The signs are very positive for voice commerce, but timing is always difficult to predict.

It’s not too hard for most of us to think back to the early days of widespread internet use, about 25 years ago. Promises and predictions around e-commerce were rife and varied, but just look where we are now.

Voice is exactly the same, and while we can agree that voice is undoubtedly the most human technology we have ever seen, and that smart speakers are enjoying rapid uptake and use in households all over the world, what of voice commerce? And what does it mean for brands?

While computers, tablets and smartphones seamlessly evolved to be adopted as search and shopping platforms, there’s some obvious barriers with voice technology as it exists right now. But as the technology rapidly evolves, attention turns to the challenges for brands.

Starcom believes that there are three key things for marketers to consider as they prepare for a voice-first future.

1. More than refill purchases

Early experience has shown that in low involvement categories, especially refill purchases, voice assistants make shopping simple. Restocking the home with standard brands and products is as easy as saying “Alexa, order more paper towels”.

Household staples including health and beauty products, cleaning products, pet food and basic pantry items such as coffee pods are being increasingly replenished via voice command and smart speakers.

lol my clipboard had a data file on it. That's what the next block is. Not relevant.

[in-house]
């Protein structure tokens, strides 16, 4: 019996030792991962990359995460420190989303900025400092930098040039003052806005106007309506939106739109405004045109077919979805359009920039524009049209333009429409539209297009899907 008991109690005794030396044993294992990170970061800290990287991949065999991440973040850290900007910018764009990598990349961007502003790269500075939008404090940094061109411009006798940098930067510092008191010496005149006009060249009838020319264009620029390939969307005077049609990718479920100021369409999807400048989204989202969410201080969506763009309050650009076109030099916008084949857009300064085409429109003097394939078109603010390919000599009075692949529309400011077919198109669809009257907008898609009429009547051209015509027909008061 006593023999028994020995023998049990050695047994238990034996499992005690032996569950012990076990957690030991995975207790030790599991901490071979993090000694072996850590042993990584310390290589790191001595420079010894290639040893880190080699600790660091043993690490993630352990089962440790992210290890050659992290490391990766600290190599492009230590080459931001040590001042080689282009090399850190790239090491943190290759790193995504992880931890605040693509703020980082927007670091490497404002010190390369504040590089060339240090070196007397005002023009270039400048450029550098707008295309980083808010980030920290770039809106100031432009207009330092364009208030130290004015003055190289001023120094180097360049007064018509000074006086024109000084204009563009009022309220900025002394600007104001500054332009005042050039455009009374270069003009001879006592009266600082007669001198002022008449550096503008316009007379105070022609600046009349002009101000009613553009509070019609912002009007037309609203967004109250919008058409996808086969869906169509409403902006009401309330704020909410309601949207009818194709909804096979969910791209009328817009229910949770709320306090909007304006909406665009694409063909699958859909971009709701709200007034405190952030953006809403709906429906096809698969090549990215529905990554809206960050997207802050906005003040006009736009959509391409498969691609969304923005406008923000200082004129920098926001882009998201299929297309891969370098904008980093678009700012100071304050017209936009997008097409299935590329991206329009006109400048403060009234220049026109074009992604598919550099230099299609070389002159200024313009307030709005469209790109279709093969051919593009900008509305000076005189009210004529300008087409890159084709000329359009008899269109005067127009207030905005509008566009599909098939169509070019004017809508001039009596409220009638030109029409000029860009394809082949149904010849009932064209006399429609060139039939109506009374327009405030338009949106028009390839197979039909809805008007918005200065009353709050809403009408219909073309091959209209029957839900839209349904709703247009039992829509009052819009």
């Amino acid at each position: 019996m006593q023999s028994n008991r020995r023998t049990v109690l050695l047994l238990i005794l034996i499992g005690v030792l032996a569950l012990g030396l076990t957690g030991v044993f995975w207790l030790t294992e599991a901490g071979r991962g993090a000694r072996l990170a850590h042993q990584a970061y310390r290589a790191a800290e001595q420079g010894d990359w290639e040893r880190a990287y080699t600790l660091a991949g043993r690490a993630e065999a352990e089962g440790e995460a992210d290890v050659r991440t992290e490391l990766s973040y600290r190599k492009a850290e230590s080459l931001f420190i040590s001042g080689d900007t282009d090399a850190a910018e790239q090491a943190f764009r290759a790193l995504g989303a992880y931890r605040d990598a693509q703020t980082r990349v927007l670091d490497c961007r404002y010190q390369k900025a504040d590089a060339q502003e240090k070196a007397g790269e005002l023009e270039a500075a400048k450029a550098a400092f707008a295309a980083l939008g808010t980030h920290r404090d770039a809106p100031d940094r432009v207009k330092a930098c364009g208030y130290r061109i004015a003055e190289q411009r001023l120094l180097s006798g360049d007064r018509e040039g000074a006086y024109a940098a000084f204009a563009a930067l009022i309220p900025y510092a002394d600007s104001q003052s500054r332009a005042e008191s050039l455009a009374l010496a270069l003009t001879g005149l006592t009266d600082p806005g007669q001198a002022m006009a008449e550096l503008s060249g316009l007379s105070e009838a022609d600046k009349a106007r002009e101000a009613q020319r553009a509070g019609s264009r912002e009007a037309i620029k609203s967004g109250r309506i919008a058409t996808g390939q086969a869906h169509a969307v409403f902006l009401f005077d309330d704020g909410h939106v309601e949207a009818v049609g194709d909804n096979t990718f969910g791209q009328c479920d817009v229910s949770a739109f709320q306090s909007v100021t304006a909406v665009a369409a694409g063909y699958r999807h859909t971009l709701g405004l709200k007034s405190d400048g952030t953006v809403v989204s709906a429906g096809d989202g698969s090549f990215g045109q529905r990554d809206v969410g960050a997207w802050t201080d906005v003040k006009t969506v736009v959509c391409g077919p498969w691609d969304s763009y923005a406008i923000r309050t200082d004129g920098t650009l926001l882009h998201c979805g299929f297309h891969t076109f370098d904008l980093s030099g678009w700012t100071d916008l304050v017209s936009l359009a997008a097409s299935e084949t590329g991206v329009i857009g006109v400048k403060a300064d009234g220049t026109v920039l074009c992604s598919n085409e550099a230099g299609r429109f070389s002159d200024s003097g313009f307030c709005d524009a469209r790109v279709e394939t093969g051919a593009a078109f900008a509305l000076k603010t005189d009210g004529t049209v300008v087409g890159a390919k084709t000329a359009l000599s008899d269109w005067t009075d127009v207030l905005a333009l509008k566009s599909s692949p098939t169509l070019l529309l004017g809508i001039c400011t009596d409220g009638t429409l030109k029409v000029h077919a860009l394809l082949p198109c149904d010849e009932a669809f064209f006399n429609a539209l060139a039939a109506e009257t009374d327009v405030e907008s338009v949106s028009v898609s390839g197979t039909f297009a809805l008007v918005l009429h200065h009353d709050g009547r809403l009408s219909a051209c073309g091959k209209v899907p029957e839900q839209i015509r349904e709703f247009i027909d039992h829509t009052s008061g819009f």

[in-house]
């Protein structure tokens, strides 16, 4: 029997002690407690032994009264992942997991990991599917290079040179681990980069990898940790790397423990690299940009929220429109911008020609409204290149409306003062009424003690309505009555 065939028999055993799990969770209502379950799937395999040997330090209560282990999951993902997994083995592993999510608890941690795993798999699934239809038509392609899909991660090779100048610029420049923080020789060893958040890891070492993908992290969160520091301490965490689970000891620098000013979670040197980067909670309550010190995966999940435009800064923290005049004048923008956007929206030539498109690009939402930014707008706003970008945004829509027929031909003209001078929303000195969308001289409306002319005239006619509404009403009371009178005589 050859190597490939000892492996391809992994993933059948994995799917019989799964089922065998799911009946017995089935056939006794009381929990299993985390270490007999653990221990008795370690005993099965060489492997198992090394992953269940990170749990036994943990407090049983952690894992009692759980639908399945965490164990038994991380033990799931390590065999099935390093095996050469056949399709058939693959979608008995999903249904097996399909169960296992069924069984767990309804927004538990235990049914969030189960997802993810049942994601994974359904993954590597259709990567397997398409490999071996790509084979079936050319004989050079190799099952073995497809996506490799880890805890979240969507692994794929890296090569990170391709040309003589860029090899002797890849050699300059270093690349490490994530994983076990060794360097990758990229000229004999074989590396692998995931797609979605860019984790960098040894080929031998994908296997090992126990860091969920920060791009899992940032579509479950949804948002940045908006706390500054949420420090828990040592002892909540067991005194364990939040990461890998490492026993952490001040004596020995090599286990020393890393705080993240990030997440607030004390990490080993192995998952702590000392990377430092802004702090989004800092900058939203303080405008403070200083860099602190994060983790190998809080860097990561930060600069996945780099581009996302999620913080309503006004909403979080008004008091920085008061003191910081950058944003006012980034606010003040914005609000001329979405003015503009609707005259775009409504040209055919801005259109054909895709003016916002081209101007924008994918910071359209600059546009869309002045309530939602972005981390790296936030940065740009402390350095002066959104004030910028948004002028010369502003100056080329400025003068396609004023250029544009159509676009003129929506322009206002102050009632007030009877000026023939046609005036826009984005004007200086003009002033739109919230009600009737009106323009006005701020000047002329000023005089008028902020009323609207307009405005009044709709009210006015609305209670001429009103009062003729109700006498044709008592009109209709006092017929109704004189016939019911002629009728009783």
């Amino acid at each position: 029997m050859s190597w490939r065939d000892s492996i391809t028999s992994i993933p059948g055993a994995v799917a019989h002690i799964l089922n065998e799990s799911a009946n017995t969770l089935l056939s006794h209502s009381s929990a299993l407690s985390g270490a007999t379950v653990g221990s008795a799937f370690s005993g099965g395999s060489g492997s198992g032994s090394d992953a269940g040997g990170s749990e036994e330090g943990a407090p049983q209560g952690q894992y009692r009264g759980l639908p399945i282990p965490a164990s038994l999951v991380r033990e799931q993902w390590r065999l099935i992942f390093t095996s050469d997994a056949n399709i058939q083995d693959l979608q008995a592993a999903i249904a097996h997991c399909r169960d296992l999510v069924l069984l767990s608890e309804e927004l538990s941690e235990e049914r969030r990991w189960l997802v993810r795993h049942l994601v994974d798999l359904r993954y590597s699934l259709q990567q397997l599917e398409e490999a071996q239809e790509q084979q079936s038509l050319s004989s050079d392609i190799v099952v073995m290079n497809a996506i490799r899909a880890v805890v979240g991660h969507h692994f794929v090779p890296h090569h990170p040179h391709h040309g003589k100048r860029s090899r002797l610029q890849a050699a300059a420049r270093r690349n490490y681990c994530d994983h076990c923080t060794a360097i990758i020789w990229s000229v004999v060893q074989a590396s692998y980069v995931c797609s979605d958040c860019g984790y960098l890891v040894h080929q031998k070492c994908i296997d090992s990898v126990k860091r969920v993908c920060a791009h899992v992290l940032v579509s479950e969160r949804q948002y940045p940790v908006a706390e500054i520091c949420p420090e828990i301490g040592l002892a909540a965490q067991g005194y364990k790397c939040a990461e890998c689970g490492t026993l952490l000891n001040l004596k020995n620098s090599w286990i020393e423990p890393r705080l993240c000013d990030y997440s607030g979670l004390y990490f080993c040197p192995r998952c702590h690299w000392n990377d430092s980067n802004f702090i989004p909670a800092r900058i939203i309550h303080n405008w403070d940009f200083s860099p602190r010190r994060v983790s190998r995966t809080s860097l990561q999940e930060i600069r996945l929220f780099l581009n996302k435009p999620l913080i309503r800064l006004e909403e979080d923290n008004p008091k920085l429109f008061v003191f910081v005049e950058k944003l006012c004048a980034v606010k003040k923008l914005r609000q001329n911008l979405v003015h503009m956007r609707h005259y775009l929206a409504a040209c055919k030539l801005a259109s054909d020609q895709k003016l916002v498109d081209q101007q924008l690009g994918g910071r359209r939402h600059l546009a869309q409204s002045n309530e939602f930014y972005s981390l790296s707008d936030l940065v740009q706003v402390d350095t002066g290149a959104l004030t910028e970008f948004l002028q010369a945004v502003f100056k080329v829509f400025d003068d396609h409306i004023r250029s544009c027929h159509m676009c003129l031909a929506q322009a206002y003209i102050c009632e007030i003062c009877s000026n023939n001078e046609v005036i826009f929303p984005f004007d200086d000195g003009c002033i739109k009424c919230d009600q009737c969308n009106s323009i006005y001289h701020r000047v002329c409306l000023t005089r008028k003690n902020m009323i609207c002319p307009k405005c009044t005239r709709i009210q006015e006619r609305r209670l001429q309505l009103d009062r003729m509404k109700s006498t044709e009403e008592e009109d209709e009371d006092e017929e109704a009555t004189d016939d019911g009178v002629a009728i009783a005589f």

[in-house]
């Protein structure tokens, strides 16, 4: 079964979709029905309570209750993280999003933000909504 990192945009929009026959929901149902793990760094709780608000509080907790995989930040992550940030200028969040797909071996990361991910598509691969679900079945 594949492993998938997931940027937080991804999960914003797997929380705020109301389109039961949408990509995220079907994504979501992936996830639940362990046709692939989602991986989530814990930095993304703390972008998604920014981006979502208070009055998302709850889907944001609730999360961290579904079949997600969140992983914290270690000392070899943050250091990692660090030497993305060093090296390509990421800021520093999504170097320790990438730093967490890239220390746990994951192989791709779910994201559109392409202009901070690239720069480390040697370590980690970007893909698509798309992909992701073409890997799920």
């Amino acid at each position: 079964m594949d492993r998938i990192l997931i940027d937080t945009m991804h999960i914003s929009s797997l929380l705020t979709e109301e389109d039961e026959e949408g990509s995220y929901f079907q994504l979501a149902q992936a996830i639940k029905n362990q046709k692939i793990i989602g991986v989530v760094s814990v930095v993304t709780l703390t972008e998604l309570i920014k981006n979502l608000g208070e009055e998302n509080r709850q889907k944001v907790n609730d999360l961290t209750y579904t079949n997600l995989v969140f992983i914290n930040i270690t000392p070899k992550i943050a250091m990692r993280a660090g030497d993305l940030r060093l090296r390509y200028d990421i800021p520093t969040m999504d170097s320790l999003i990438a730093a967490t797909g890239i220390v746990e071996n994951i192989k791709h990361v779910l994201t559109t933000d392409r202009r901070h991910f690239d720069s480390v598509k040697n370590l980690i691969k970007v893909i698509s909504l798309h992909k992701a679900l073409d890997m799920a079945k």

The addition of screens to Amazon Echo and Google Home products takes things to a whole new level. Conversation is an easier interface to search for items, while screens are a much quicker way to review and understand the results.

We expect the new voice/screen combination to bring far more categories into play in the evolving home shopping experience.

2. Is your brand on the virtual shelf?

Marketers need to consider how consumers will engage with their category and brand via voice. Even with a screen to display search results, it is crucial to understand how far voice searches will go before a visual cue is needed, if at all.

Generic or category searches make the road to brand choice longer, so the role of salience, or being the first brand that comes to mind when someone thinks about the category, becomes increasingly important.